hero-slide1.jpg

The Product Data Lab

What does Google's 'Phantom 2' mean for retail content?

Google's secretive 'Phantom 2' algorithmic update has seen sites with high-quality content favoured, illustrating the importance for retailers creating optimised, quality & accurate product information.

After the 'Mobilegeddon' when Google changed its optimisation in favour of mobile optimised sites and content, Google's latest update is focused on ranking weighted towards content driven site. 

'Phantom 2' favours content where:

  • Content has a greater word count (not just keyword density).
  • Features Multiple images.
  • Includes Video content.
  • Has comprehensive and relevant wording.

An example of the latter would be if you were to search for 'iPhone 6', terms such as 'Apple' & 'mobile' are important in the weighting not just presence of the term searched for.

Google’s director for agency performance Matt Bush agrees that brands should be moving content further up the funnel as people are asking much bigger questions of search such as “how, why, when and where instead of just what”.

He describes Google as “a real human view of what people are thinking and doing anywhere in the world at any given time”, meaning marketers should be much smarter about how they use the channel.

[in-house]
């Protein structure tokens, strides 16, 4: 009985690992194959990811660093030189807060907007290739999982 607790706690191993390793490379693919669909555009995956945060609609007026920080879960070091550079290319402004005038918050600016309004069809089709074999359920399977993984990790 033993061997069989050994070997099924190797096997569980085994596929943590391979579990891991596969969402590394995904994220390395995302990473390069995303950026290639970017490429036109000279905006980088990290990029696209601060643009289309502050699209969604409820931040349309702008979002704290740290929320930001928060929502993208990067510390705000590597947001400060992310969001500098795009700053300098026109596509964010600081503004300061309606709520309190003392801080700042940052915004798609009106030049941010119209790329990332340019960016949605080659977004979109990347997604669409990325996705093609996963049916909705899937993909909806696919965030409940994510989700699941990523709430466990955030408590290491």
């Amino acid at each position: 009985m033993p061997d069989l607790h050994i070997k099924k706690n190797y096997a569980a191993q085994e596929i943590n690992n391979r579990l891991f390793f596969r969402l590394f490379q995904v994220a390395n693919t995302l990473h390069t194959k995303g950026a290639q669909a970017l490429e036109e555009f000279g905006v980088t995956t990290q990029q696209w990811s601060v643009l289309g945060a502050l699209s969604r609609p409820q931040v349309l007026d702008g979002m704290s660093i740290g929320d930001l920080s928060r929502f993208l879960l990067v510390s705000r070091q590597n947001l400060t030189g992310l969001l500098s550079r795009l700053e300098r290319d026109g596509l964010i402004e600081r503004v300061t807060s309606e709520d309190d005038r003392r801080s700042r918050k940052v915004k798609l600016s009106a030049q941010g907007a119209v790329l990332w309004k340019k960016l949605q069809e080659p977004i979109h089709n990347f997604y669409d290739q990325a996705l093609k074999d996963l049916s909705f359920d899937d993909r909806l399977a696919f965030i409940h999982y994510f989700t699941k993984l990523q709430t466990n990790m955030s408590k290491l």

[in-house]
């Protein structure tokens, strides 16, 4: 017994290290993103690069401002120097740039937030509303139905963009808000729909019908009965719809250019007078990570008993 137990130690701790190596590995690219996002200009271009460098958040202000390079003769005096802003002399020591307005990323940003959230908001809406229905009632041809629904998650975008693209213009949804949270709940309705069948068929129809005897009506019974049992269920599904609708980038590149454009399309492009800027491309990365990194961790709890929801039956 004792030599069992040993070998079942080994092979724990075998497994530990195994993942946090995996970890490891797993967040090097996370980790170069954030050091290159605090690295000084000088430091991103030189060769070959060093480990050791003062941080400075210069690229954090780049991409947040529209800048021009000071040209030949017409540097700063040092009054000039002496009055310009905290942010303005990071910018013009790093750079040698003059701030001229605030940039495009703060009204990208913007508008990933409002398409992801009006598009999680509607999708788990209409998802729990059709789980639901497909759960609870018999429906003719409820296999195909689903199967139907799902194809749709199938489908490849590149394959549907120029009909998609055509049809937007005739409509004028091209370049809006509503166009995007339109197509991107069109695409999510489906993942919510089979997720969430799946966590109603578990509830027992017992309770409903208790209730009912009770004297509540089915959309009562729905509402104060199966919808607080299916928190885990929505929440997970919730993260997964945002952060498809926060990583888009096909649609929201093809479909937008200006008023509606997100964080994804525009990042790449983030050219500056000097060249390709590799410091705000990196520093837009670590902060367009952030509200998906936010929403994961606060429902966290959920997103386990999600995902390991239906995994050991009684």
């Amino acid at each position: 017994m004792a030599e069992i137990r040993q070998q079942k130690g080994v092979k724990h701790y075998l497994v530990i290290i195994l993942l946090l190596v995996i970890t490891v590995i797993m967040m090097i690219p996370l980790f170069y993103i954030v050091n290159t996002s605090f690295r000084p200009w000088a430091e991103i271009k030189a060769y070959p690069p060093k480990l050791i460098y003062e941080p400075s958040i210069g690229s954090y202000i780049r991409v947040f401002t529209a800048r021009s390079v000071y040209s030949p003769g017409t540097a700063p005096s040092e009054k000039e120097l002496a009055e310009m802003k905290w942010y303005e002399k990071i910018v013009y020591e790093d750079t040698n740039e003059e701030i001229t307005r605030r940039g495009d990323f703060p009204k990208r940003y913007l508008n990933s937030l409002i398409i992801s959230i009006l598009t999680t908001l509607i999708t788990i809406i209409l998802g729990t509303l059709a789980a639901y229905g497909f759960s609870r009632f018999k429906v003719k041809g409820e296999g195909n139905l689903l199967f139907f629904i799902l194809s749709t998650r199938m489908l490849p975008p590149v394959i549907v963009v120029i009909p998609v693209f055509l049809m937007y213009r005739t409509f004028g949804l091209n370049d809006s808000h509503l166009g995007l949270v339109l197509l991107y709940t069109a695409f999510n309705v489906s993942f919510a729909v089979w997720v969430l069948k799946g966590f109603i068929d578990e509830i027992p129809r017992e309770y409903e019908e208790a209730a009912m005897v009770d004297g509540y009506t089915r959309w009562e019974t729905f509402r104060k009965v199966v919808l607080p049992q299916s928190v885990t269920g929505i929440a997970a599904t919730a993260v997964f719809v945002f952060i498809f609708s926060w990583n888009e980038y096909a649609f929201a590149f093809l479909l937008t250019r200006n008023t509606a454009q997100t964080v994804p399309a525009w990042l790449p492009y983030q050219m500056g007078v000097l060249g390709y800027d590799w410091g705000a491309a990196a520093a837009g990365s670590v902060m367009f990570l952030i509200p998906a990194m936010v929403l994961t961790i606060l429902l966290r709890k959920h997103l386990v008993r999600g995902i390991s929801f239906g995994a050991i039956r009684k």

Bush says: “From a brand perspective, people tend to use search right at the end of the funnel when they want someone to make a purchase. It’s last-click attribution onto an e-commerce site, which is fine and works phenomenally well, but if that’s all you are doing, you’re ignoring all that emotion and questioning.”

Instead, he advises brands to start moving the idea of search much higher up the decision-making process, so that whenever someone asks a question that is relevant to their business they can surface related content.

He says there has been a shift from product and brand searches to purpose searches, so brands should be taking advantage. While there are lots of searches for ‘running shoes’ at the moment, for example, the number of people searching for ‘marathon running’ and looking for tips and advice is far higher.

“Brands understand this and they know there is loads of information out there that they could be giving runners at that point but they do not really bother,” he claims.

“Instead, they rely on someone to buy their running shoe without really giving them the help and advice they need to understand how to make the right decision.”

Although it may not lead to an immediate purchase, he believes the next time that person is looking to buy running shoes they will think more highly of the brand that offered them advice and would be likely to return to them for help if they need it again in the future.

“The purpose of the running shoe is to run marathons, so rather than just focusing on the product think about what content you can give people that actually helps them in their quest to run a marathon”
Matt Bush, Google

Google's change in focus highlights the need for product content to be richer, this will in turn aid in the buying process by driving more informed consumers.  If the rich product data is available, this content should also be included in the retailers product data feeds across all initiatives be that in marketplaces, Comparison Shopping Engines (CSE's), Email, PPC, Shopping Search (PLAs), Affiliate content or any other online marketing initiative.